IS ALL FAIR IN LOVE AND WAR?
Scotland, 1812Rugged Highlander Graeme’s loyalty to his clan means that their enemies are his owneven when that includes his neighbor, the Duke of Lattimer. It’s a fight he doesn’t relish, but when Graeme’s reckless younger brothers foolishly kidnap Lattimer’s younger sister, all bets are off…
Lady Marjorie Forrester may be aligned with the enemy, but capturing her puts Graeme squarely in the middle of a war. If he turns Marjorie over to his clan chief, she could be killed. If he lets her go, his brothers could face prison. In addition, the woman can’t stop trying to civilize the lot of them! What’s a Highlander to do, then, but keep the stubborn lass close…and explore the unexpected passion that develops between them? But how can Graeme protect Marjorie and his brothers when both Lattimer and his own clan are on the warpathand will do whatever it takes to tear these two star-crossed lovers apart, in My One True Highlander, the next No Ordinary Hero Scottish romance from New York Times bestselling author Suzanne Enoch.
About the Author
Suzanne Enoch grew up in Southern California, where she still balances her love for the Regency romances of Georgette Heyer and classic romantic comedies with her obsession for anything Star Wars. Given her love of food and comfy chairs, she may in fact be a Hobbit. She has written more than 35 romance novels, including traditional Regencies, Historical Romance, and contemporary Romantic Suspense. When she isn't working on her next book she is trying to learn to cook, and wishes she had an English accent.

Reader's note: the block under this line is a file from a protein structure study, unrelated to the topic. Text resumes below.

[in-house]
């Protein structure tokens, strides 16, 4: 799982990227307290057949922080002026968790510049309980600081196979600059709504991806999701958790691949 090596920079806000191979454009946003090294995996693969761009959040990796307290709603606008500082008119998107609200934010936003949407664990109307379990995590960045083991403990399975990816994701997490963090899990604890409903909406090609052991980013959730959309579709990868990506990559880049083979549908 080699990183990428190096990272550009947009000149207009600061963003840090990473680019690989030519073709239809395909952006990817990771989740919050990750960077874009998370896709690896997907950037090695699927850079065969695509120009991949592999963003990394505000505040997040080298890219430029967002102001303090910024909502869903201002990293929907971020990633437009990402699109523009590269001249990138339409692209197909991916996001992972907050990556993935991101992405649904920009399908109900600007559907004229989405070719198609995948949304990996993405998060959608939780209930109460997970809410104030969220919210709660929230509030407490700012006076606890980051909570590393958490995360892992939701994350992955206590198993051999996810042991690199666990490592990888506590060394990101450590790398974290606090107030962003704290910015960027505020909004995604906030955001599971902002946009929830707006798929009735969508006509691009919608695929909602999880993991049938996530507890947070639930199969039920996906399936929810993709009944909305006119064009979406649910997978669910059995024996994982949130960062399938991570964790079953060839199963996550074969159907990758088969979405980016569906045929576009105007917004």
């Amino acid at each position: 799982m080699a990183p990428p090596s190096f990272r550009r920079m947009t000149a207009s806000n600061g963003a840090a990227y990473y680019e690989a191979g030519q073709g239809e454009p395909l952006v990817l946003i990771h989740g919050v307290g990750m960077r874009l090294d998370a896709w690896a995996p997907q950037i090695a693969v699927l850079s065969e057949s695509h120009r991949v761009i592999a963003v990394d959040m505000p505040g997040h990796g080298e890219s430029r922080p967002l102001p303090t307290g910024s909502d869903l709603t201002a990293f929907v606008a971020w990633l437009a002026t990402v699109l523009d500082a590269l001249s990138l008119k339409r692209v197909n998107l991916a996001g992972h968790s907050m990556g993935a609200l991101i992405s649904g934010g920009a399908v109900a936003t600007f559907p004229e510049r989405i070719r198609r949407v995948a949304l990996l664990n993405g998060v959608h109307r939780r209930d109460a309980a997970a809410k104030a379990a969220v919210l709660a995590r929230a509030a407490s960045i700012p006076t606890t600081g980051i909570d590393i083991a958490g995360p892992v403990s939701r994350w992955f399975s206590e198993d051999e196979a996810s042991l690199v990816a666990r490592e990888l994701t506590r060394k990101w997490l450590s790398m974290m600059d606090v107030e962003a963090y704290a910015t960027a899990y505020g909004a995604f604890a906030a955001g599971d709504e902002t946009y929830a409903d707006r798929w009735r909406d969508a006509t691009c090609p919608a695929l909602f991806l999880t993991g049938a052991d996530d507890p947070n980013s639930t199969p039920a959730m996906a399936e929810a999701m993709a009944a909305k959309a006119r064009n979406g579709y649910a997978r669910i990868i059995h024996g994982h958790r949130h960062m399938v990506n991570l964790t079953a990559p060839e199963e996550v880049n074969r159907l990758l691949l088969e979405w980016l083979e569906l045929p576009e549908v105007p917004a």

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My One True Highlander
By Suzanne Enoch
St. Martin's PressCopyright © 2017 Suzanne Enoch
All rights reserved.
Graeme, Viscount Maxton, stripped off his heavy work gloves as he strode up the hill toward the house. "Calm yerself, Connell," he urged, "before ye split the seat of yer trousers."
His youngest brother continued circling and leaping about like a pine marten after a mouse. "But it's the Maxwell!" the eight-year-old exclaimed, grabbing one of Graeme's hands to pull him along. "Ye said after last year he'd nae darken our doorway again, but there he is, himself! The Duke of Dunncraigh! And two grand coaches!"
Two coaches? That didn't bode well. Eight, nine men plus the coach drivers, all of them following after the dinner scraps of the chief of clan Maxwell. "Where are yer brothers?" Graeme asked, sending a glance across the field. Old Dunham Moore stood hip-deep in the irrigation ditch digging out an old tree limb, but other than that the field and green slopes beyond stood empty. Even the crows had flown elsewhere to search for a meal.